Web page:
the other woman

‘I was the other woman in a marriage and never realised it’

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  • Vicky Charles, 36, shares her experience of being the other woman

    Words by Vicky Charles of Single Mother Ahoy and Jeyda Karamehmet

    I was working in an office building for a financial services company. I worked on the first floor, and struck up a friendship with James, a friend-of-a-friend on the fourth floor. Over time we became friends and would email back and forth throughout the day. One day I bumped into him on the stairs and we got chatting; he asked me out for a drink.

    He was (I thought) honest from the outset. He told me that he and his wife had been together through university and had only got married because of pressure from family and friends that it was what they should do. They were really just best friends, but now they were married and owned a house together. With the housing market as it was, they couldn’t afford to sell the house, and they couldn’t afford to divorce either – but they were pretty much just housemates, two people sharing a house who were married in name only and I believed him.

    He was funny, and we got on really well. We started meeting for drinks here and there after work, and sometimes he would come back to my place. Once we went to a social event organised by the company – so all of his team were there. Nobody said anything to me, and I took this as a sign that he must be telling the truth. I knew some of these people better than I knew him.

    As time went on, things became stranger – but there was always a perfectly plausible explanation to allay my concerns. We couldn’t go out so much because he couldn’t afford it. He preferred to sit in my flat and watch DVDs and I’m quite introverted so that suited me. I asked him several times if his wife knew about me; each time he said yes and that she was happy for him.

    One time I was with him on our lunch break and we bumped into her, they had a brief discussion as to who would feed the cat that evening. He took that as an opportunity to convince me that she knew we were together.

    When our office closed down for Christmas he took me out for lunch and showered me with gifts. He explained that he would be spending most of the Christmas break at his parents’ house, to get away from his wife as things were getting a bit difficult living together.

    After Christmas, his excuses became more frequent. There was one evening when he was out having a meal with an amateur dramatics group, but assured me he would come to me afterwards. He didn’t arrive and texted to say he was too tired and would see me the next day. He then sent a message saying he had food poisoning from putting out of date milk on his cereal and was too sick to see me.

    He was then signed off from work and became difficult to contact. When we did speak, he was full of remorse that he’d not been able to see me much. He would say how much he really liked me and that things were just difficult and he’d make it up to me.

    After weeks of putting up with his excuses I finally had enough so I shoved all his belonging which he’d left at my flat into a bag and walked the couple of blocks to his house. When he opened the door he seemed pleased to see me and invited me in for a cup of tea. I handed him the bag and walked away without saying a word.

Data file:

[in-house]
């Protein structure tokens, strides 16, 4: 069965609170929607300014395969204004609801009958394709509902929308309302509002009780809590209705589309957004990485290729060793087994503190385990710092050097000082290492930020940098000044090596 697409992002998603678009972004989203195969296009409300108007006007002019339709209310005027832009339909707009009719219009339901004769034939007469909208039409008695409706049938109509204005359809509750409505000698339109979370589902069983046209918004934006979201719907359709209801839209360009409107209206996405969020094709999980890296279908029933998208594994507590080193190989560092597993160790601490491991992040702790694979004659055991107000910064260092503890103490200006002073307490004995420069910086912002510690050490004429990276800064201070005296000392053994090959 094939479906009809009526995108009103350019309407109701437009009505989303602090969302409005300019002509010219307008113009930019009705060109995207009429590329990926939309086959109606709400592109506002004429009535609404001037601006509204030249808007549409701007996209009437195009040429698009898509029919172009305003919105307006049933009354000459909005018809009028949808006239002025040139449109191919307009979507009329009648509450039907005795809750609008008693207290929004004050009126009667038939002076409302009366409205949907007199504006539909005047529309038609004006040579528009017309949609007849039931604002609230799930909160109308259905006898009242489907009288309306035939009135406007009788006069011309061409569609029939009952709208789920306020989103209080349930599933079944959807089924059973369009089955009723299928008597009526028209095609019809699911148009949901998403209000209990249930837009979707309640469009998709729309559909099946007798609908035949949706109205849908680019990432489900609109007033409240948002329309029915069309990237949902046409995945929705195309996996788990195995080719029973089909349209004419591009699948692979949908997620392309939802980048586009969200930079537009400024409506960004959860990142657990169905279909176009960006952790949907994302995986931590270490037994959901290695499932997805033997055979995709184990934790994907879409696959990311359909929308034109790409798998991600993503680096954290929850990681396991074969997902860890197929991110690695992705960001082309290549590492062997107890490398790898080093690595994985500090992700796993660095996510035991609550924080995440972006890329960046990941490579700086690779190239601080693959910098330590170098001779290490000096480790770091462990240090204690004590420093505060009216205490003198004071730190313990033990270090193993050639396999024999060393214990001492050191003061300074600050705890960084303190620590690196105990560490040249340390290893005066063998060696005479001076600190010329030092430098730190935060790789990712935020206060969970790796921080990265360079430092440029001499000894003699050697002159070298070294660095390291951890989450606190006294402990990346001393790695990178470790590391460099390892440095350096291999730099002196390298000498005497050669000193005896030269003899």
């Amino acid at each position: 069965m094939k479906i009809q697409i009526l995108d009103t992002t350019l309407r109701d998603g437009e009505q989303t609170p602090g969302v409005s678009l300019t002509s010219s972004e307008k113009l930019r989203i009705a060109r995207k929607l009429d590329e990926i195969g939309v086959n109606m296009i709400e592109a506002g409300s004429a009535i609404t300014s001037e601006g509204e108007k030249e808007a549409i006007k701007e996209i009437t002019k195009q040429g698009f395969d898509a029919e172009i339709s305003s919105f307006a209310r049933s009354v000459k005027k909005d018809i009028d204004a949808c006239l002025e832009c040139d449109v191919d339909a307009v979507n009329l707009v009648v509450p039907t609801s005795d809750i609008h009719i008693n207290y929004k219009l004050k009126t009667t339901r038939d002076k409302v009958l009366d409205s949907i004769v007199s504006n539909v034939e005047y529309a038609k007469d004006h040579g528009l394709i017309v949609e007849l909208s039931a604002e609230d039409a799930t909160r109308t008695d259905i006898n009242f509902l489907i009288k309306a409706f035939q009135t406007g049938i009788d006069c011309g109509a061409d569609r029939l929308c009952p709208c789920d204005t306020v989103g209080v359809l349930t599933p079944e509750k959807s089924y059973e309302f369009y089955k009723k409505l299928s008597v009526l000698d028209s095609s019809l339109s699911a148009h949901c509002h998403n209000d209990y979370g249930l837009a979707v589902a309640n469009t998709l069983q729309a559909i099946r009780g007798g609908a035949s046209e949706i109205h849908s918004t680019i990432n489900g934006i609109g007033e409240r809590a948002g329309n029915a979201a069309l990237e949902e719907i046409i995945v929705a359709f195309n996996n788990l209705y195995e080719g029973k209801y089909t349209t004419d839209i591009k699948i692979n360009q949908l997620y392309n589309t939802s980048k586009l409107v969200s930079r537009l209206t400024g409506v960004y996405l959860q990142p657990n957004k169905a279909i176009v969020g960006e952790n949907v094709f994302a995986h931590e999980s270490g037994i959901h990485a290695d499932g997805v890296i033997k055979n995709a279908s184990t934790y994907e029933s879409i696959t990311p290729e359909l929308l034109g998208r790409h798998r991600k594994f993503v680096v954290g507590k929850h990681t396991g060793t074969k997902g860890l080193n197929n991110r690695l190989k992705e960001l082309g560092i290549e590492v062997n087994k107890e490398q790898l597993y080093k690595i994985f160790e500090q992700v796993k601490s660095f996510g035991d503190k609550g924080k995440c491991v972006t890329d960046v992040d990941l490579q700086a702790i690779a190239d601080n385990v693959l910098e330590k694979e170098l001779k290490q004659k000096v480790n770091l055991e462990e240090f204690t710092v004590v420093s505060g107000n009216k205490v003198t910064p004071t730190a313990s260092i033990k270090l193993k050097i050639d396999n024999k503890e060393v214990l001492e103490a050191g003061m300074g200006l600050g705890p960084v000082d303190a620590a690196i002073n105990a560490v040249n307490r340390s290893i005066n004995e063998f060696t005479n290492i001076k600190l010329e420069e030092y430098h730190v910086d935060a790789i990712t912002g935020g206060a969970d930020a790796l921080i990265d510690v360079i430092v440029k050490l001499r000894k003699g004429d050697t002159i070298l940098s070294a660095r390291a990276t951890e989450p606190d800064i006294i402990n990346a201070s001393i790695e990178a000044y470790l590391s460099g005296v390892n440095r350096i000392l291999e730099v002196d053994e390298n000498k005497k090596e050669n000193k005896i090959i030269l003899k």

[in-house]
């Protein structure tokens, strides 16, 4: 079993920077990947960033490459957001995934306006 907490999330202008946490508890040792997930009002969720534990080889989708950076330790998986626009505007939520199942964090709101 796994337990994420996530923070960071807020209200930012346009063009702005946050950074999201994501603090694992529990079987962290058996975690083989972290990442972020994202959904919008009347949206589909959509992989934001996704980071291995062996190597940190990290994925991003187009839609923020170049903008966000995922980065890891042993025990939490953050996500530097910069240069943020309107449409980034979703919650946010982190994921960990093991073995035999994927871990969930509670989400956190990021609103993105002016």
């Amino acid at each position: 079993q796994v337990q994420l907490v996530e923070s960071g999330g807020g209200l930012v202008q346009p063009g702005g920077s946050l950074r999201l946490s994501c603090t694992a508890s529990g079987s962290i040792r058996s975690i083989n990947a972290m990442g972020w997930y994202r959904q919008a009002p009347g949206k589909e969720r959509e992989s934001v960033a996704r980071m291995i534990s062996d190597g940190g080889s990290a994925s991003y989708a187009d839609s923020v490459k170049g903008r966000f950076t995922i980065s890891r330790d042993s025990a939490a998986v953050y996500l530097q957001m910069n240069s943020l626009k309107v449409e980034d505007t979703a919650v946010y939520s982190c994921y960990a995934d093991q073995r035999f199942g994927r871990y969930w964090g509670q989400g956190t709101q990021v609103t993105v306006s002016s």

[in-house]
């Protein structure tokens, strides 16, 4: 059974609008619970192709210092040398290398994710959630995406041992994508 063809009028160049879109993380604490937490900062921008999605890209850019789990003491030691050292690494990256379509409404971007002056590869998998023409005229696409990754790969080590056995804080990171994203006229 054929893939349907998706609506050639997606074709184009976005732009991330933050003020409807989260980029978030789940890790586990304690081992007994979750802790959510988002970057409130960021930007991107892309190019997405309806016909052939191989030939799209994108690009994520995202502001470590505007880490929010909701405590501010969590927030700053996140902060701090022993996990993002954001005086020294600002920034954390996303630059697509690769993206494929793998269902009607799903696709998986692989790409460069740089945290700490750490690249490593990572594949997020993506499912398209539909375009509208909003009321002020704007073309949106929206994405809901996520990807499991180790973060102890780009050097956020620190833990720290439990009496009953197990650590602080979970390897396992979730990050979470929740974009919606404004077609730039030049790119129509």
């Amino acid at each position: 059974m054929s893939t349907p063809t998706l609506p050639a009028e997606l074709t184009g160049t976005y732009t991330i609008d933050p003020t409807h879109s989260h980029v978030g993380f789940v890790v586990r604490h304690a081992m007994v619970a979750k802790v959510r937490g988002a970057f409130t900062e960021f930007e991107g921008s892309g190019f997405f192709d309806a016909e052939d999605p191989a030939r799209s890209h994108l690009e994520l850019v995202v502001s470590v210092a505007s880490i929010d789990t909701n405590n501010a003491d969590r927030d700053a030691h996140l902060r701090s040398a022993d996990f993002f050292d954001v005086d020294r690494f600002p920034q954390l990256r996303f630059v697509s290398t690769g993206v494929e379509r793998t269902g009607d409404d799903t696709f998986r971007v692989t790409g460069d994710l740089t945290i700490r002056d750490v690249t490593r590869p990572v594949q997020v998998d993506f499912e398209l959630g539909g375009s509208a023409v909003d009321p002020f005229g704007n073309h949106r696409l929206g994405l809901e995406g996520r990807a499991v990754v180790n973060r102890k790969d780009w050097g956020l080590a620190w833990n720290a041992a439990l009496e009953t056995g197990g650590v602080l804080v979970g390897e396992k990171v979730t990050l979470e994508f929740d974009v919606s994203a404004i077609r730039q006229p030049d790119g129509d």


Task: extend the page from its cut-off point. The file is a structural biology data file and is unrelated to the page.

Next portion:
I called a friend to commiserate and we met up for a drink. She sat next to him at work, but was a good friend. She was so pleased I’d decided to leave him because she revealed that he’d been with his wife the entire time. He had been showing her photos on his mobile of their new kitten which had crawled into bed with them. I felt sick I couldn’t believe I had been lied to.

    I asked why nobody had told me; she said it was a tricky situation and she felt it was best I figured it out for myself. I felt awful about his wife, he lied to us both. For a long while I thought about contacting her to tell her what had happened, but I was scared she would blame me.

    I was angry and hurt but what bothered me most was that so many people had been complicit in his lies, by not telling me. All along I had kept telling myself that if there was something going on, if he was happily married after all, surely someone would tell me. I was the only person who didn’t know he was playing happy families with his wife for all of the times he stood me up.

    Found yourself in this situation? Relationship expert, Annabelle Knight advises women to put themselves first in such situations and remember what they really deserve:

    ‘If you find out that you’re the other woman you’ll have to deal with a plethora of emotions and questions alike. Jealousy, sadness, anger, hurt and insecurity may be a few of the emotions you’re likely to feel, you may also want to ask yourself how trustworthy your partner is. Depending on how strict your moral code is, this will determine what actions you take. Some women will want to out their partner, others will settle into the role of mistress and not breath a word. In my experience this will usually end badly. The bottom line is you’ve been lied to, deceived and will undoubtedly feel betrayed. As a seasoned liar your partner may try and placate you with promises of leaving and choosing you. For the vast majority these are empty words designed to do nothing more than pacify you until the relationship becomes normalised and you become accepting of your position. My advice to any woman who finds herself the other woman is to leave. No woman deserves to be second best, if you’re the one he wants he will follow, if not then you’ve had a lucky escape.’

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